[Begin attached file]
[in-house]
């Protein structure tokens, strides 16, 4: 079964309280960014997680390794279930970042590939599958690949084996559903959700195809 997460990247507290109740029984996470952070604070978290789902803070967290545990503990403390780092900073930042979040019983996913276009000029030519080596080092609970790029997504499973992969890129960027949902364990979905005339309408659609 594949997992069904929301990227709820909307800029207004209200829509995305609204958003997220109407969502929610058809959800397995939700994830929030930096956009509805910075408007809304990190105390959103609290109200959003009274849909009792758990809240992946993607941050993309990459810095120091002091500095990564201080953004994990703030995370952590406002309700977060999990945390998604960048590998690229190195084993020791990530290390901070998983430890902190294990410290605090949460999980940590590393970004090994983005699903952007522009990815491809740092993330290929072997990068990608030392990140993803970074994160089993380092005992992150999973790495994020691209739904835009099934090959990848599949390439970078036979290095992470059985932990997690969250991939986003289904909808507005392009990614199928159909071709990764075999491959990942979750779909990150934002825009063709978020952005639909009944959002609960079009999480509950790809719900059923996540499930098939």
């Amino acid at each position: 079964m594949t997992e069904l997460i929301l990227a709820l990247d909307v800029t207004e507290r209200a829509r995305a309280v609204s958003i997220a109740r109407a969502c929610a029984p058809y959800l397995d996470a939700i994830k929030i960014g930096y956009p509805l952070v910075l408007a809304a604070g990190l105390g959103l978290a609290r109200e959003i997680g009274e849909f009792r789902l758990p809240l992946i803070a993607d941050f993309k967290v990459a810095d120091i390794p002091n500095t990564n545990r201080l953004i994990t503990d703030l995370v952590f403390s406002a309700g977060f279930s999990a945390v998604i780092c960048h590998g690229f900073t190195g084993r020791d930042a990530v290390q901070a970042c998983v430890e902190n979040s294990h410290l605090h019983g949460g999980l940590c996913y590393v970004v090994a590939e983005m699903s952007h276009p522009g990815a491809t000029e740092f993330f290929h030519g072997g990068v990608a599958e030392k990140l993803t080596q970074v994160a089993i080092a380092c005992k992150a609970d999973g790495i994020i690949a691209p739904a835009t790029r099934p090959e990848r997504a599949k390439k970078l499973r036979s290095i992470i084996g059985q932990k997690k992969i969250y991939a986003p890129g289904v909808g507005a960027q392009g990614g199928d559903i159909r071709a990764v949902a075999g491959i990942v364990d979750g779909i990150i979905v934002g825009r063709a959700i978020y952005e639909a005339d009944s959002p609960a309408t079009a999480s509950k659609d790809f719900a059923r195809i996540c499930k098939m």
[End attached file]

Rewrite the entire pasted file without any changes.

[in-house]
């Protein structure tokens, strides 16, 4: 079964309280960014997680390794279930970042590939599958690949084996559903959700195809 997460990247507290109740029984996470952070604070978290789902803070967290545990503990403390780092900073930042979040019983996913276009000029030519080596080092609970790029997504499973992969890129960027949902364990979905005339309408659609 594949997992069904929301990227709820909307800029207004209200829509995305609204958003997220109407969502929610058809959800397995939700994830929030930096956009509805910075408007809304990190105390959103609290109200959003009274849909009792758990809240992946993607941050993309990459810095120091002091500095990564201080953004994990703030995370952590406002309700977060999990945390998604960048590998690229190195084993020791990530290390901070998983430890902190294990410290605090949460999980940590590393970004090994983005699903952007522009990815491809740092993330290929072997990068990608030392990140993803970074994160089993380092005992992150999973790495994020691209739904835009099934090959990848599949390439970078036979290095992470059985932990997690969250991939986003289904909808507005392009990614199928159909071709990764075999491959990942979750779909990150934002825009063709978020952005639909009944959002609960079009999480509950790809719900059923996540499930098939």
């Amino acid at each position: 079964m594949t997992e069904l997460i929301l990227a709820l990247d909307v800029t207004e507290r209200a829509r995305a309280v609204s958003i997220a109740r109407a969502c929610a029984p058809y959800l397995d996470a939700i994830k929030i960014g930096y956009p509805l952070v910075l408007a809304a604070g990190l105390g959103l978290a609290r109200e959003i997680g009274e849909f009792r789902l758990p809240l992946i803070a993607d941050f993309k967290v990459a810095d120091i390794p002091n500095t990564n545990r201080l953004i994990t503990d703030l995370v952590f403390s406002a309700g977060f279930s999990a945390v998604i780092c960048h590998g690229f900073t190195g084993r020791d930042a990530v290390q901070a970042c998983v430890e902190n979040s294990h410290l605090h019983g949460g999980l940590c996913y590393v970004v090994a590939e983005m699903s952007h276009p522009g990815a491809t000029e740092f993330f290929h030519g072997g990068v990608a599958e030392k990140l993803t080596q970074v994160a089993i080092a380092c005992k992150a609970d999973g790495i994020i690949a691209p739904a835009t790029r099934p090959e990848r997504a599949k390439k970078l499973r036979s290095i992470i084996g059985q932990k997690k992969i969250y991939a986003p890129g289904v909808g507005a960027q392009g990614g199928d559903i159909r071709a990764v949902a075999g491959i990942v364990d979750g779909i990150i979905v934002g825009r063709a959700i978020y952005e639909a005339d009944s959002p609960a309408t079009a999480s509950k659609d790809f719900a059923r195809i996540c499930k098939m």